Thursday, January 28, 2010

Blackout Reading

Eiffel Tower lightningAs mentioned in this week's (epic and brilliant) Waiting for Wednesday, Exfanding HQ went dark for a while on Monday and Tuesday. A huge storm brought with it huge winds and lots of water, and an electrical box on my, apparently.

And it took the electric company just under 24 hours to repair.

So there was plenty of time to sit around and look at the wall. No job searching, no email, no blogging, no Newarama-ing. Because I had forgotten to charge my iPhone the previous night, I was left pretty much cut off from the world.

Sure, I had a battery-operated radio, but I'm talking about being cut off from the World of Geek. 1010 WINS is a very good local station, but they don't give much help in the way of comic book news.

Nor do they mention things like what Neil Gaiman did over the weekend, or if those friendly folks on Lost ever managed to get off the island, or why the Apple Tablet might change the face of everything forever.

There was plenty of talk about downed trees and power lines and it was really rammed home that the Jets won't be going to the Super Bowl in two weeks. There was a smattering of political stuff--mostly about how the Dems hate the 'publicans, and vice versa.

But nothing--not a single thing--about Marvel's Siege mini-series, or DC's Blackest Night.

And so I came to a couple of conclusions.

Firstly, the real world is no fun. Secondly, I need to grow up. And thirdly, I thought about how I just can't imagine comics fandom without the aide (or hindrance!) of the Internet.

I started reading comics in 2003, at a time when the Internet And it was being used by creators and publishers and fans to talk about books and series and things to hate.

When I first started reading comics, I did feel like it was an insular little bubble, limited to those in the comics shops come Wednesday afternoon. Or, in my case, Thursday night, since I at first tried to avoid the whole "comic book crowd" that flooded into the local shop on Wednesday.

I know, I know. So judgemental.

But then I did some Googling, and I found a metric ton of Web sites devoted strictly to comics. And then I found official sites of writers and artists and publishers. Flash forward a few years, and there are now up-to-the-second Twitter pages that tell us what Geoff Johns had for dinner last night.

The sheer amount of stuff available online today is far, far greater than it was just under seven years ago. And the stuff that was available just under seven years ago was wholly un-thought of 14 years ago.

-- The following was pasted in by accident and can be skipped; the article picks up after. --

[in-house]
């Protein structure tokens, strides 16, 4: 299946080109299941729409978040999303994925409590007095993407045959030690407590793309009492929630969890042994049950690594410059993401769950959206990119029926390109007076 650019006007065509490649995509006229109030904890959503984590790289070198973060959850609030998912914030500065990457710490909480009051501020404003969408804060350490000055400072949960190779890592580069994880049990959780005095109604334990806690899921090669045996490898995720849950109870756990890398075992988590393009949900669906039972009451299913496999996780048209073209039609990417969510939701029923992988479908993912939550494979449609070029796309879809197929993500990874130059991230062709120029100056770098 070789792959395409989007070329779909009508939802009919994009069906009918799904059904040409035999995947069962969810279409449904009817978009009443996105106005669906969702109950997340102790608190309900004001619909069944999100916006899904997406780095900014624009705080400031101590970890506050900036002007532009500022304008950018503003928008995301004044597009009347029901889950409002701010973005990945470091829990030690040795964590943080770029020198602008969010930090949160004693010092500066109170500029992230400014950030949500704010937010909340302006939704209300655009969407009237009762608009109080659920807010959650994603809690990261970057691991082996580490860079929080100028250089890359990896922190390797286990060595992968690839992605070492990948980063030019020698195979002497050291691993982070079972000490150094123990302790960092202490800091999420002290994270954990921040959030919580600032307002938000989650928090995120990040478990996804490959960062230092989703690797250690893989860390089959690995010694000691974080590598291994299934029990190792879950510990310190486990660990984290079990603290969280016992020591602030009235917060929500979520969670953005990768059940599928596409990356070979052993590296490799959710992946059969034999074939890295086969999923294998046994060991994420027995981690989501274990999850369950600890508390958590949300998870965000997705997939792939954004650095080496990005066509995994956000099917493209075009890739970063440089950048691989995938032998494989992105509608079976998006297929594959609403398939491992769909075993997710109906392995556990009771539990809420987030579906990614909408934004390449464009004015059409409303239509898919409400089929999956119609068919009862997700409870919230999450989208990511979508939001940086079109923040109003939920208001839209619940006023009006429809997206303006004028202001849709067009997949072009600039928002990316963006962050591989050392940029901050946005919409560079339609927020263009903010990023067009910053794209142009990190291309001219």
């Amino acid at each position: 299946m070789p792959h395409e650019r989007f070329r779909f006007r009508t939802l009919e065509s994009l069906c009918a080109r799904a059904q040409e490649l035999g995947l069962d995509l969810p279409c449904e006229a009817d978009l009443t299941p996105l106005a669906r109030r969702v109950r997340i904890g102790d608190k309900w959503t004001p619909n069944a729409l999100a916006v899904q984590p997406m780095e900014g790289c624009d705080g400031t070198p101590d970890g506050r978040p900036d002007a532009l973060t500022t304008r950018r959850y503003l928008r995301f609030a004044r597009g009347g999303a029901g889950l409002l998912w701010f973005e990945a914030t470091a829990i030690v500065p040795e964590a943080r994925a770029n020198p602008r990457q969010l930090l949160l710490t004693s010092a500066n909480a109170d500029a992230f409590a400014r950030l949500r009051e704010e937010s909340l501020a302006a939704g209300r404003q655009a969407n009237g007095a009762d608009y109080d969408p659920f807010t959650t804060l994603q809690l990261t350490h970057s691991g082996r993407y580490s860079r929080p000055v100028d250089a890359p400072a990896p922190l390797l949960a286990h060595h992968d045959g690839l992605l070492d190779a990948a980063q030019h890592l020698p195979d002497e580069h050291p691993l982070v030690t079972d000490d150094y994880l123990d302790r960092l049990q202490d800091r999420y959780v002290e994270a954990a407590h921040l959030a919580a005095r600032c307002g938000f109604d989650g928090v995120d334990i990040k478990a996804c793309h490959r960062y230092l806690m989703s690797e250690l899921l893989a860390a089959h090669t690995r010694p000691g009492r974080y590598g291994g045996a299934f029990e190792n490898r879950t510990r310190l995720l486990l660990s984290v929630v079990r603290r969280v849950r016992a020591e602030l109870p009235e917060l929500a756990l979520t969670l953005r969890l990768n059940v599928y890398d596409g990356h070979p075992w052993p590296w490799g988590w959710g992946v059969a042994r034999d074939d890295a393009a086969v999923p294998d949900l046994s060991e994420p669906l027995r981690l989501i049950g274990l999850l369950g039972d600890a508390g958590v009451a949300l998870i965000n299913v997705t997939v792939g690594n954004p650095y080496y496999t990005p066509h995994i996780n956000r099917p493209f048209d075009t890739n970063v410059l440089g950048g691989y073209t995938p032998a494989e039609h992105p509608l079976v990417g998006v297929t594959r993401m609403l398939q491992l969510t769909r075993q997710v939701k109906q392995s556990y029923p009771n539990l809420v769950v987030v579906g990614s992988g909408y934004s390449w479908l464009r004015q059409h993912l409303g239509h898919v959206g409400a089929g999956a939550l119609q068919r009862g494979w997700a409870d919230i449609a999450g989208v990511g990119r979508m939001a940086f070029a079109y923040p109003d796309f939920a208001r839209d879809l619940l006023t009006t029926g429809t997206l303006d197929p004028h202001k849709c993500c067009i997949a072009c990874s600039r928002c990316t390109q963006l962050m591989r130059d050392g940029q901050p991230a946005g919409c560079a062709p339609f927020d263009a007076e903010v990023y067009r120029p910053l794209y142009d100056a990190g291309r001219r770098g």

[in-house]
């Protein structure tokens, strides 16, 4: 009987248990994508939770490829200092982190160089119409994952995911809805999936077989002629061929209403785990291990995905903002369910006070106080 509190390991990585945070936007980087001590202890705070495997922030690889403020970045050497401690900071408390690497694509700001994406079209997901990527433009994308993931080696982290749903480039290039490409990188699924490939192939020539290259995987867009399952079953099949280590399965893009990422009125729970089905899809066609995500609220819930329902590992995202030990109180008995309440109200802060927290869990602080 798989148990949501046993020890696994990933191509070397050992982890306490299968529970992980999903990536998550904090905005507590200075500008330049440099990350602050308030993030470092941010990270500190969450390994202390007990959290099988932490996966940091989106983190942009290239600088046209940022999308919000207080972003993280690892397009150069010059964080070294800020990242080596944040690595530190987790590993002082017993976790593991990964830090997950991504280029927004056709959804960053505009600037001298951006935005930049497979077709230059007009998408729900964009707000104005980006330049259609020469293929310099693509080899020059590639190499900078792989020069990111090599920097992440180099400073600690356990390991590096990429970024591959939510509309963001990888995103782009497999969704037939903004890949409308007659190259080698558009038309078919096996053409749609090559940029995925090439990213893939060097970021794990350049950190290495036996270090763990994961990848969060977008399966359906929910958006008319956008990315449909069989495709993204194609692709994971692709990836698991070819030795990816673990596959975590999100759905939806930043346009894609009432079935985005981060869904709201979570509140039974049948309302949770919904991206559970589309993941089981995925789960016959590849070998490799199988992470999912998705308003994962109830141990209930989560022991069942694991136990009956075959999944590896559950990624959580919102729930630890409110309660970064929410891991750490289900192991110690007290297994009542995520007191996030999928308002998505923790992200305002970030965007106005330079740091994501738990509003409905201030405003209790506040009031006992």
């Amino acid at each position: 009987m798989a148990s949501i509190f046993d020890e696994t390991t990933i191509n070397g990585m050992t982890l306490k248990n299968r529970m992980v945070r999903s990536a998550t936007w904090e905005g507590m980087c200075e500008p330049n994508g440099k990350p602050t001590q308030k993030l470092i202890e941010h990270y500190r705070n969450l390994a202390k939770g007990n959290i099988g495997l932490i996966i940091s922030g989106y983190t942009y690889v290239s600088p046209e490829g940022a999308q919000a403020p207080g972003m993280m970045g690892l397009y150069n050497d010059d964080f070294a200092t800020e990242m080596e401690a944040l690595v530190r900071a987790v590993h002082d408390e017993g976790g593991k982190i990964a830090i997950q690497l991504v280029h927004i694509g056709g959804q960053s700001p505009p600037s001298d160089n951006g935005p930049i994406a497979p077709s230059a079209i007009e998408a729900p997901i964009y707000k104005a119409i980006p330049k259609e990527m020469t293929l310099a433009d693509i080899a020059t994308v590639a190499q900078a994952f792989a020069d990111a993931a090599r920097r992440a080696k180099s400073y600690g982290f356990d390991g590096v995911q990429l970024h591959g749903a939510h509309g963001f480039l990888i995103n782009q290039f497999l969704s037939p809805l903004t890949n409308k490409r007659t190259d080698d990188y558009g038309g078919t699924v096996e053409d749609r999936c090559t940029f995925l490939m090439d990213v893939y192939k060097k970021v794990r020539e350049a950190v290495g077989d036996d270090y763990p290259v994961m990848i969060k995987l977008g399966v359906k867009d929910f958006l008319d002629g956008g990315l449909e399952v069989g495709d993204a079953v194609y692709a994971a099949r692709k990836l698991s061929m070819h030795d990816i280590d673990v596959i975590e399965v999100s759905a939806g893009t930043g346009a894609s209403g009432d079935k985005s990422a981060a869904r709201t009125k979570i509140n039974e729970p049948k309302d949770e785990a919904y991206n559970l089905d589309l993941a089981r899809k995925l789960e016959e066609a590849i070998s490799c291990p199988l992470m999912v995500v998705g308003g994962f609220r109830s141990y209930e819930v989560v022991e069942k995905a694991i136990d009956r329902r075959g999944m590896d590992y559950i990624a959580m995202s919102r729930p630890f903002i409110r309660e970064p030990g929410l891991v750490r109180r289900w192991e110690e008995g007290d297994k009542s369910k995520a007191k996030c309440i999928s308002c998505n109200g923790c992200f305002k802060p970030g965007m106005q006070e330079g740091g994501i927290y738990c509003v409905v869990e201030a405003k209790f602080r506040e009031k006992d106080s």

And it was pure science fiction 24 years ago.

For a fan in the 1980s to be able to speak directly with John Byrne, at any given point during the day, was so far out of the realm of the real that it was laughable. Today, on his forum, Byrne regularly engages his fans and even starts discussions on his own. Same goes for Peter David, who was one of the very first authors online.

While Byrne's forum is somewhat limited to fans of the artist (which is understandable!), David's has comments from those who regularly disagree with him. And, being Peter David, he usually adresses such discussions.

Yep, today you can even go online and argue with the writer of your favorite comic book. Again, the stuff of fantasy in the days of fanzines.

Brian Bendis' Jinxworld forums are some of the most popular comics spots online, featuring discussion boards for Bendis and a stable of other high profile talent. There are consistently hundreds of people on the site at any given time, and the same goes for the ComicBloc forums, which house Geoff Johns and others.

So, as I sat there in the dark, these are the things I thought of.

And when my attention span did that wonderful thing where it disappears and my mind becomes the anatomical equivalent of a hamster who has fallen off his wheel, I searched up and down for a mini book light, so I could read some comics.

And read some comics, I did.

In one sitting, I started and finished the following trades: Northlanders, volume one, by Brian Wood, Ultimate Spider-Man: Ultimatum, by Brian Bendis, Ultimate Wolverine vs. Hulk, by Damon Lindeloff, and Whatever Happened to the Caped Crusader?, by Neil Gaiman. I also started the latest novel by Charlie Huston, entitled Sleepless.

Early on Monday morning, as I usually do, I searched online for jobs. I found two that I wanted to apply for, and as I was busily tweaking my cover letter for each position, BOOP. Everything went dead.

Knowing that there wasn't anything more I could do, I actually managed to sit down and relax for a minute. I wasn't worried about potentially missing that Perfect Job that would only be posted for a limited while on some obscure site.

I didn't have my iPhone booping and beeping all day long with calls and texts and emails. I just had an intimidating stack of trades and hard covers in front of me, and nothing but time to read them. And that was fantastic.

And then the basement flooded and all things fantastic turned into Waterworld.

But it was fun while it lasted.

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